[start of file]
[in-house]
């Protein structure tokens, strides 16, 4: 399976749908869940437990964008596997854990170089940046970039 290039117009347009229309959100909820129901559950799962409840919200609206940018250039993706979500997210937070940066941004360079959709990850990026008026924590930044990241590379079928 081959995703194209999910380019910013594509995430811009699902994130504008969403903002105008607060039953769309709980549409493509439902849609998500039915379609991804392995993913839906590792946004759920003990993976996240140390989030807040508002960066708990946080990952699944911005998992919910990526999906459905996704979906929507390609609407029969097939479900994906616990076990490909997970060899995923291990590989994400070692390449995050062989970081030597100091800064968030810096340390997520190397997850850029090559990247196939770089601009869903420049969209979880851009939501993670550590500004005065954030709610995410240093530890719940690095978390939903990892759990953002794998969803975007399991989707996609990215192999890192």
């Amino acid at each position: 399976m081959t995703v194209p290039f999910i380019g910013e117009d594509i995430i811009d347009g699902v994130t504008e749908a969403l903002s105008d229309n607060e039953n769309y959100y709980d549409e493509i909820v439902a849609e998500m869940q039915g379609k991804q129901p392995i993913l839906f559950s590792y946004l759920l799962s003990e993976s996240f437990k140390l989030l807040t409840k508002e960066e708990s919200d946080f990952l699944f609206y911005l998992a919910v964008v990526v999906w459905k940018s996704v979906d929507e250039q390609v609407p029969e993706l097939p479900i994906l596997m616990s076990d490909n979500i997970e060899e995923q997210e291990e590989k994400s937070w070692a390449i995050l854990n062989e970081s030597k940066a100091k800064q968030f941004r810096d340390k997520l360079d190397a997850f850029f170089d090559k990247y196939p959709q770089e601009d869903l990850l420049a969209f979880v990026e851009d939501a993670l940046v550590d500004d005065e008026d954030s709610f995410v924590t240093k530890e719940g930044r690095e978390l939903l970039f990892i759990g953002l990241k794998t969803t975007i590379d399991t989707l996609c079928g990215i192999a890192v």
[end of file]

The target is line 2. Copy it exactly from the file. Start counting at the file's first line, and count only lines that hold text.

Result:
């Protein structure tokens, strides 16, 4: 399976749908869940437990964008596997854990170089940046970039 290039117009347009229309959100909820129901559950799962409840919200609206940018250039993706979500997210937070940066941004360079959709990850990026008026924590930044990241590379079928 081959995703194209999910380019910013594509995430811009699902994130504008969403903002105008607060039953769309709980549409493509439902849609998500039915379609991804392995993913839906590792946004759920003990993976996240140390989030807040508002960066708990946080990952699944911005998992919910990526999906459905996704979906929507390609609407029969097939479900994906616990076990490909997970060899995923291990590989994400070692390449995050062989970081030597100091800064968030810096340390997520190397997850850029090559990247196939770089601009869903420049969209979880851009939501993670550590500004005065954030709610995410240093530890719940690095978390939903990892759990953002794998969803975007399991989707996609990215192999890192």